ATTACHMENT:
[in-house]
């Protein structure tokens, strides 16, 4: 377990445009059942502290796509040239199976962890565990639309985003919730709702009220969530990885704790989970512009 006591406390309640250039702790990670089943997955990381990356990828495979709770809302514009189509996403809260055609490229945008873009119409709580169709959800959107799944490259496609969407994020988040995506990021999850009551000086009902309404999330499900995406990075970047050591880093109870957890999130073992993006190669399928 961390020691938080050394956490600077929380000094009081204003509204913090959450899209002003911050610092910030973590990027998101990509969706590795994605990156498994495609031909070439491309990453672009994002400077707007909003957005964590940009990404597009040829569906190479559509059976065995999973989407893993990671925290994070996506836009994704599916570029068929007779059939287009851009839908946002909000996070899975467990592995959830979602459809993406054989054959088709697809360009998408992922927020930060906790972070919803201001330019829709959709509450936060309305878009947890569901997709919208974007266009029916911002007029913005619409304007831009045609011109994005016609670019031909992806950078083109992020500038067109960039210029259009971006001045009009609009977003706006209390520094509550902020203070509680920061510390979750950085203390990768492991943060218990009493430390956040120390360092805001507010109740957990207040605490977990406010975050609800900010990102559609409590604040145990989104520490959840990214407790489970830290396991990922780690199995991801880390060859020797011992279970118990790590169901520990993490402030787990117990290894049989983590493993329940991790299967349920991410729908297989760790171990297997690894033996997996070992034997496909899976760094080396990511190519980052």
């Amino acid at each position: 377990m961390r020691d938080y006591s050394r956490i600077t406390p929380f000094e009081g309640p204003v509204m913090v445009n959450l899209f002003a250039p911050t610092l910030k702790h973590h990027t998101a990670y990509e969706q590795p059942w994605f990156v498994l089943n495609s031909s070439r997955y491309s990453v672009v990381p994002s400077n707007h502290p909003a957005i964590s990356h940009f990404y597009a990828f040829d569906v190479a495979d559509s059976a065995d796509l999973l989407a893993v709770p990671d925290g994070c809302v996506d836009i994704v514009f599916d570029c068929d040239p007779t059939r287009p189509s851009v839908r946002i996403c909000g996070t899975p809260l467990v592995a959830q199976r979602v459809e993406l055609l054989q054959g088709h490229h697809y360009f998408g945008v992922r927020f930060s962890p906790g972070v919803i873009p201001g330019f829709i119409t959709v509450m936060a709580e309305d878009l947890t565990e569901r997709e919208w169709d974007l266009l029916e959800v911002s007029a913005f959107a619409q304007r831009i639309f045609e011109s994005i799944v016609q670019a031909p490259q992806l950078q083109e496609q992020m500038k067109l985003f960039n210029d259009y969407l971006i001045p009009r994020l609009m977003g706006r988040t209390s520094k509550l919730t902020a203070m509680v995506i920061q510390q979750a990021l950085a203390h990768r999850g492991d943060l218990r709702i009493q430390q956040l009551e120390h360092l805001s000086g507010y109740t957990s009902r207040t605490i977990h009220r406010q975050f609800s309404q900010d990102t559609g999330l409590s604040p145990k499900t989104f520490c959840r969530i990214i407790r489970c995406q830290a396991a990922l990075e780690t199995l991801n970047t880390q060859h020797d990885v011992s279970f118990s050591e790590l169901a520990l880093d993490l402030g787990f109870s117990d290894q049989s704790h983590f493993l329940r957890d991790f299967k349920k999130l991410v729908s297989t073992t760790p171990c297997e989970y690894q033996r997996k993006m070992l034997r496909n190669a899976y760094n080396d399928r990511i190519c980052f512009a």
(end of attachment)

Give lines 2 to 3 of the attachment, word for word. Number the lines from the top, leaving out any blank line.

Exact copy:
């Protein structure tokens, strides 16, 4: 377990445009059942502290796509040239199976962890565990639309985003919730709702009220969530990885704790989970512009 006591406390309640250039702790990670089943997955990381990356990828495979709770809302514009189509996403809260055609490229945008873009119409709580169709959800959107799944490259496609969407994020988040995506990021999850009551000086009902309404999330499900995406990075970047050591880093109870957890999130073992993006190669399928 961390020691938080050394956490600077929380000094009081204003509204913090959450899209002003911050610092910030973590990027998101990509969706590795994605990156498994495609031909070439491309990453672009994002400077707007909003957005964590940009990404597009040829569906190479559509059976065995999973989407893993990671925290994070996506836009994704599916570029068929007779059939287009851009839908946002909000996070899975467990592995959830979602459809993406054989054959088709697809360009998408992922927020930060906790972070919803201001330019829709959709509450936060309305878009947890569901997709919208974007266009029916911002007029913005619409304007831009045609011109994005016609670019031909992806950078083109992020500038067109960039210029259009971006001045009009609009977003706006209390520094509550902020203070509680920061510390979750950085203390990768492991943060218990009493430390956040120390360092805001507010109740957990207040605490977990406010975050609800900010990102559609409590604040145990989104520490959840990214407790489970830290396991990922780690199995991801880390060859020797011992279970118990790590169901520990993490402030787990117990290894049989983590493993329940991790299967349920991410729908297989760790171990297997690894033996997996070992034997496909899976760094080396990511190519980052």
């Amino acid at each position: 377990m961390r020691d938080y006591s050394r956490i600077t406390p929380f000094e009081g309640p204003v509204m913090v445009n959450l899209f002003a250039p911050t610092l910030k702790h973590h990027t998101a990670y990509e969706q590795p059942w994605f990156v498994l089943n495609s031909s070439r997955y491309s990453v672009v990381p994002s400077n707007h502290p909003a957005i964590s990356h940009f990404y597009a990828f040829d569906v190479a495979d559509s059976a065995d796509l999973l989407a893993v709770p990671d925290g994070c809302v996506d836009i994704v514009f599916d570029c068929d040239p007779t059939r287009p189509s851009v839908r946002i996403c909000g996070t899975p809260l467990v592995a959830q199976r979602v459809e993406l055609l054989q054959g088709h490229h697809y360009f998408g945008v992922r927020f930060s962890p906790g972070v919803i873009p201001g330019f829709i119409t959709v509450m936060a709580e309305d878009l947890t565990e569901r997709e919208w169709d974007l266009l029916e959800v911002s007029a913005f959107a619409q304007r831009i639309f045609e011109s994005i799944v016609q670019a031909p490259q992806l950078q083109e496609q992020m500038k067109l985003f960039n210029d259009y969407l971006i001045p009009r994020l609009m977003g706006r988040t209390s520094k509550l919730t902020a203070m509680v995506i920061q510390q979750a990021l950085a203390h990768r999850g492991d943060l218990r709702i009493q430390q956040l009551e120390h360092l805001s000086g507010y109740t957990s009902r207040t605490i977990h009220r406010q975050f609800s309404q900010d990102t559609g999330l409590s604040p145990k499900t989104f520490c959840r969530i990214i407790r489970c995406q830290a396991a990922l990075e780690t199995l991801n970047t880390q060859h020797d990885v011992s279970f118990s050591e790590l169901a520990l880093d993490l402030g787990f109870s117990d290894q049989s704790h983590f493993l329940r957890d991790f299967k349920k999130l991410v729908s297989t073992t760790p171990c297997e989970y690894q033996r997996k993006m070992l034997r496909n190669a899976y760094n080396d399928r990511i190519c980052f512009a």